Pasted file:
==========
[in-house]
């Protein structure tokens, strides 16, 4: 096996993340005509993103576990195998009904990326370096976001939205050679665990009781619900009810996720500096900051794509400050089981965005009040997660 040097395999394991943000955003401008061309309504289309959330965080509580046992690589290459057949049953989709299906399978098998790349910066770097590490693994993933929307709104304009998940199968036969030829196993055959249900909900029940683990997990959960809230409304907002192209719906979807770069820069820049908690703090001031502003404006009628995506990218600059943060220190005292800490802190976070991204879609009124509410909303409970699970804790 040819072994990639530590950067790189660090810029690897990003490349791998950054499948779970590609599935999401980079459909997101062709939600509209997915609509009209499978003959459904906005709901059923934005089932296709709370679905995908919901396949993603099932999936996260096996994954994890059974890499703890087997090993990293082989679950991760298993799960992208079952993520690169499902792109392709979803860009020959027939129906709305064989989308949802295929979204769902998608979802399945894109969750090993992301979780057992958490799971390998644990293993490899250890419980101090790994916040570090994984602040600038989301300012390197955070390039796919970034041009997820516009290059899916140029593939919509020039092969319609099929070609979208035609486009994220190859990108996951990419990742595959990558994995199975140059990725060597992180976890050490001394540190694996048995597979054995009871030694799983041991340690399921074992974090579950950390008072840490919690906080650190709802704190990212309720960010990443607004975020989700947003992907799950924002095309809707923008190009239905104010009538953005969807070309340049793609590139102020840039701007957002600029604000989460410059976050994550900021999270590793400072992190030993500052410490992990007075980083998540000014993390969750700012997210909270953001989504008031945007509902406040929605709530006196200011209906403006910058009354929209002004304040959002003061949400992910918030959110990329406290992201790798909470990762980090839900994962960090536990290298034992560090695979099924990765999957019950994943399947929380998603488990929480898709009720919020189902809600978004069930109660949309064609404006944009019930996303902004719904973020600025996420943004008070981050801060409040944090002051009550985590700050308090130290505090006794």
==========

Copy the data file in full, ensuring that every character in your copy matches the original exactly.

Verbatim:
[in-house]
């Protein structure tokens, strides 16, 4: 096996993340005509993103576990195998009904990326370096976001939205050679665990009781619900009810996720500096900051794509400050089981965005009040997660 040097395999394991943000955003401008061309309504289309959330965080509580046992690589290459057949049953989709299906399978098998790349910066770097590490693994993933929307709104304009998940199968036969030829196993055959249900909900029940683990997990959960809230409304907002192209719906979807770069820069820049908690703090001031502003404006009628995506990218600059943060220190005292800490802190976070991204879609009124509410909303409970699970804790 040819072994990639530590950067790189660090810029690897990003490349791998950054499948779970590609599935999401980079459909997101062709939600509209997915609509009209499978003959459904906005709901059923934005089932296709709370679905995908919901396949993603099932999936996260096996994954994890059974890499703890087997090993990293082989679950991760298993799960992208079952993520690169499902792109392709979803860009020959027939129906709305064989989308949802295929979204769902998608979802399945894109969750090993992301979780057992958490799971390998644990293993490899250890419980101090790994916040570090994984602040600038989301300012390197955070390039796919970034041009997820516009290059899916140029593939919509020039092969319609099929070609979208035609486009994220190859990108996951990419990742595959990558994995199975140059990725060597992180976890050490001394540190694996048995597979054995009871030694799983041991340690399921074992974090579950950390008072840490919690906080650190709802704190990212309720960010990443607004975020989700947003992907799950924002095309809707923008190009239905104010009538953005969807070309340049793609590139102020840039701007957002600029604000989460410059976050994550900021999270590793400072992190030993500052410490992990007075980083998540000014993390969750700012997210909270953001989504008031945007509902406040929605709530006196200011209906403006910058009354929209002004304040959002003061949400992910918030959110990329406290992201790798909470990762980090839900994962960090536990290298034992560090695979099924990765999957019950994943399947929380998603488990929480898709009720919020189902809600978004069930109660949309064609404006944009019930996303902004719904973020600025996420943004008070981050801060409040944090002051009550985590700050308090130290505090006794």